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The Sioux Chef revitalizes native cuisine

This wild rice pilaf is one of many recipes in the new book, "The Sioux Chef's Indigenous Kitchen." Mette Nielsen / Special to Forum News Service1 / 2
"The Sioux Chef's Indigenous Kitchen" is available at bookstores. Special to Forum News Service2 / 2

FARGO — There's something special about eating the way your ancestors did. I remember one Christmas, my sister and I chose to make an authentic British Christmas dinner complete with beef Wellington, Yorkshire pudding and plum pudding. It was a ton of work, but it felt pretty cool to know that we were enjoying the flavors our forefathers and foremothers did before they came to America.

The same could be said for Oglala Lakota Chef Sean Sherman. The difference is his ancestors didn't need to bring their food traditions to America — they were already here. Sherman, who was born in Pine Ridge, S.D., is the founder of The Sioux Chef, where he works as a caterer and food educator. His mission — along with others involved in the business — is to revitalize Native American cuisine and make indigenous foods more accessible.

This month, Sherman released his first book, "The Sioux Chef's Indigenous Kitchen," where he shares recipes made with what he calls "real food" — indigenous fruits and vegetables including wild and foraged ingredients, and game and fish.

Sherman dispels the outdated idea that Native American food means fry bread or Indian tacos. He points out that the food "originated 150 years ago when the U.S. government forced our ancestors from the homelands they farmed, foraged and hunted, and the waters they fished," he writes. Native Americans relied on government-issued commodities including flour, sugar and lard which they used to make less nutritious foods such as fry bread.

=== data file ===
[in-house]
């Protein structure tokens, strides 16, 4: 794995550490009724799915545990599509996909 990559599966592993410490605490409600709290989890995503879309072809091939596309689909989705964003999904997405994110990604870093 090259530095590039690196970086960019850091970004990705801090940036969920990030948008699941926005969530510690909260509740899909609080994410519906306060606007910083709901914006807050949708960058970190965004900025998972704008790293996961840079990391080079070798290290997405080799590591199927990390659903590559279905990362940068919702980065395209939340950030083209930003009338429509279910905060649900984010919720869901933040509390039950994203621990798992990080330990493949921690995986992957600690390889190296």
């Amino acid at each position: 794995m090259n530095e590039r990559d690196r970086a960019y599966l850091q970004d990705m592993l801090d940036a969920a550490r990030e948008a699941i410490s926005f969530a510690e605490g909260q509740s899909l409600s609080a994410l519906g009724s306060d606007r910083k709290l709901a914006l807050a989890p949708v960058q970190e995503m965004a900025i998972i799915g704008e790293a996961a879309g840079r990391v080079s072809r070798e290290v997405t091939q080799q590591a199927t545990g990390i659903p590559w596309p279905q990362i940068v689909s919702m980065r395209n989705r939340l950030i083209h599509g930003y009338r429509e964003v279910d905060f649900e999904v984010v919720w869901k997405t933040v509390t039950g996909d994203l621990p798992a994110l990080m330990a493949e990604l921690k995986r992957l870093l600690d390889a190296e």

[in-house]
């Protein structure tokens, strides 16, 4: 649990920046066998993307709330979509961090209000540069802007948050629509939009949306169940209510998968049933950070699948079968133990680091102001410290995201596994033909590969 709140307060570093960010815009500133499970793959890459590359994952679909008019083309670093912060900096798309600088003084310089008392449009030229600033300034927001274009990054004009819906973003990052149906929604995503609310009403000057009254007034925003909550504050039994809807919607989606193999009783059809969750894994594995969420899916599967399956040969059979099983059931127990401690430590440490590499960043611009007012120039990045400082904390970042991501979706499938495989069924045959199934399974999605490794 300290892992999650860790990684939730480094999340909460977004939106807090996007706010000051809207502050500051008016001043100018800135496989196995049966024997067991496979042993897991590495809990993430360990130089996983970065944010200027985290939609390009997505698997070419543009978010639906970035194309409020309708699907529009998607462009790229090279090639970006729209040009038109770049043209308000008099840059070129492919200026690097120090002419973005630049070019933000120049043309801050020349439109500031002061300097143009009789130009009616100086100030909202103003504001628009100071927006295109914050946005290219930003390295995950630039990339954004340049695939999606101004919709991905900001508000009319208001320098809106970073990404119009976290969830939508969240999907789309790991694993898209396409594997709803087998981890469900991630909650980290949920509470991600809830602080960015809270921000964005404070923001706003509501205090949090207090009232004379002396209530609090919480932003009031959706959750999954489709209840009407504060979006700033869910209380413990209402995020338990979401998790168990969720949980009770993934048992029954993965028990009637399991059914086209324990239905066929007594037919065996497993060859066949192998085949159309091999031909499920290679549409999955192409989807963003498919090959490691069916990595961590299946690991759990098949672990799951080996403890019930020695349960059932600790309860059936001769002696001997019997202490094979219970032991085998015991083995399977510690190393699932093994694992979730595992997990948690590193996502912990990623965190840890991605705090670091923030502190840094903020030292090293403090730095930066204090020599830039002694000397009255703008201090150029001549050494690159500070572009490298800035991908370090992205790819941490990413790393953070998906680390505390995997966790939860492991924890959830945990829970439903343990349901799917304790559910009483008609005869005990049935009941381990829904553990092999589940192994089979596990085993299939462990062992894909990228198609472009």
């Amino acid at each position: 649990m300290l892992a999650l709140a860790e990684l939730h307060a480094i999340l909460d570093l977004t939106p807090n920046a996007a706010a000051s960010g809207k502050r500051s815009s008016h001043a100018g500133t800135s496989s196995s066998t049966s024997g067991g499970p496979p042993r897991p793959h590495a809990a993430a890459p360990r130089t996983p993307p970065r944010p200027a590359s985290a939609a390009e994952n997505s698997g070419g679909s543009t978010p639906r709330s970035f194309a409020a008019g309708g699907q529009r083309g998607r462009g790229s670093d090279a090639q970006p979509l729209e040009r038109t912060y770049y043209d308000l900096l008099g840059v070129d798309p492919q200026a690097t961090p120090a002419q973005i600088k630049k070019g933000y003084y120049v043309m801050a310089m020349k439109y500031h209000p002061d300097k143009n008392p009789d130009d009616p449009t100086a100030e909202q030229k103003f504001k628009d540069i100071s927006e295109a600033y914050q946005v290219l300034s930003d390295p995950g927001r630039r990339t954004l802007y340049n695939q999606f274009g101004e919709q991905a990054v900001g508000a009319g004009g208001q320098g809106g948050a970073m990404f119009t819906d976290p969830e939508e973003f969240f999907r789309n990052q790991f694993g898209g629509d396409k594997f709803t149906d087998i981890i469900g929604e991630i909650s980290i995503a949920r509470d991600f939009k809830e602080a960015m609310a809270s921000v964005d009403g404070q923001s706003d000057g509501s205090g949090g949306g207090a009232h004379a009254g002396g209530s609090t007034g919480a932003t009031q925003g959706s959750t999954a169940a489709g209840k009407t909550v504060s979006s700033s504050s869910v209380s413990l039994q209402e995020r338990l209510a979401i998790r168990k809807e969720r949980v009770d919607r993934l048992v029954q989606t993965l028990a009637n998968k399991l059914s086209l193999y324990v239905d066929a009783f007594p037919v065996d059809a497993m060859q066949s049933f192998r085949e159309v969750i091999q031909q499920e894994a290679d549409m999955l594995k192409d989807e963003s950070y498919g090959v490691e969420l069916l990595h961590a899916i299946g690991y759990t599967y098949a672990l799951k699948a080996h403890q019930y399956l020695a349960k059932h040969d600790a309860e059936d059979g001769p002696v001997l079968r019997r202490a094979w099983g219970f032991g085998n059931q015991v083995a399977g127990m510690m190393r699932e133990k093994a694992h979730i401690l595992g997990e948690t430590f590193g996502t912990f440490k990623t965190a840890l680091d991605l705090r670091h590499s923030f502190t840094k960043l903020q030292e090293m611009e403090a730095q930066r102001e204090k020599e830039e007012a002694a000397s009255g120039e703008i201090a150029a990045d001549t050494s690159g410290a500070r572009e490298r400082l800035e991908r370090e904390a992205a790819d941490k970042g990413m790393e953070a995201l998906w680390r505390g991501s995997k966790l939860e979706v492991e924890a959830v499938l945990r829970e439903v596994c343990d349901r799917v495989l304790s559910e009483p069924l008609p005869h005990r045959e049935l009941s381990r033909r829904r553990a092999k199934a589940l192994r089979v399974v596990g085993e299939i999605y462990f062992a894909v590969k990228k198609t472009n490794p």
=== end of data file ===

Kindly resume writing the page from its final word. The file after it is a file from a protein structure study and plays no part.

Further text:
Sherman wants to reintroduce us to healthful plates of native North Dakota, South Dakota, Minnesota and Montana that embrace things like venison, quail, blueberries and sage. The foods are boldly seasoned, vibrant, and both elegant and easy.

I decided to try his hearty recipe for wild rice pilaf with mushrooms, roasted chestnuts and dried cranberries. I like the nutty flavor of the rice combined with the meaty flavor and texture of the mushrooms. The dish's bright red pops of color would make this a hit on the holiday table (and it's probably a little more nutritious than my British puddings).

Sherman's book is available at Barnes & Noble and Zandbroz and online at Amazon, Barnes & Noble and online independent book stores found at

For more information, visit

Wild Rice Pilaf with Wild Mushrooms, Roasted Chestnuts and Dried Cranberries

Serves 4 to 6


2 tablespoons sunflower or walnut oil

1 pound assorted mushrooms, cleaned

1 tablespoon sage, chopped

½ cup wild onion or shallots, chopped

½ cup vegetable stock

2 cups wild rice, cooked

½ cup dried cranberries

1 cup chestnuts; roasted, peeled and chopped*

1 tablespoon maple syrup, to taste

½ to 1 teaspoon smoked salt, to taste


In a large skillet, heat the oil over medium-high heat and add the mushrooms, sage and onion. Cook, stirring until the mushrooms are nicely browned and the onion is soft — about 5 minutes. Stir in the stock, wild rice and cranberries; cook until the liquid is nearly evaporated. Stir in the roasted chestnuts. Season with maple syrup and smoked salt to taste.

*To roast and peel chestnuts, use the sharp point of a small knife to score an X on the flat side of the chestnut and place on a baking sheet. Roast in a 350-degree Fahrenheit oven until the skins begin to peel back. The length of roasting time will depend on the freshness and size of the chestnuts and range from 10 to 25 minutes. Remove, and when cool enough to handle, peel.

Recipe from "The Sioux Chef's Indigenous Kitchen" by Sean Sherman with Beth Dooley (University of Minnesota Press, October 2017) Copyright 2017 Ghost Dancer, LLC. All rights reserved. Used by permission of the University of Minnesota Press. More information can be found at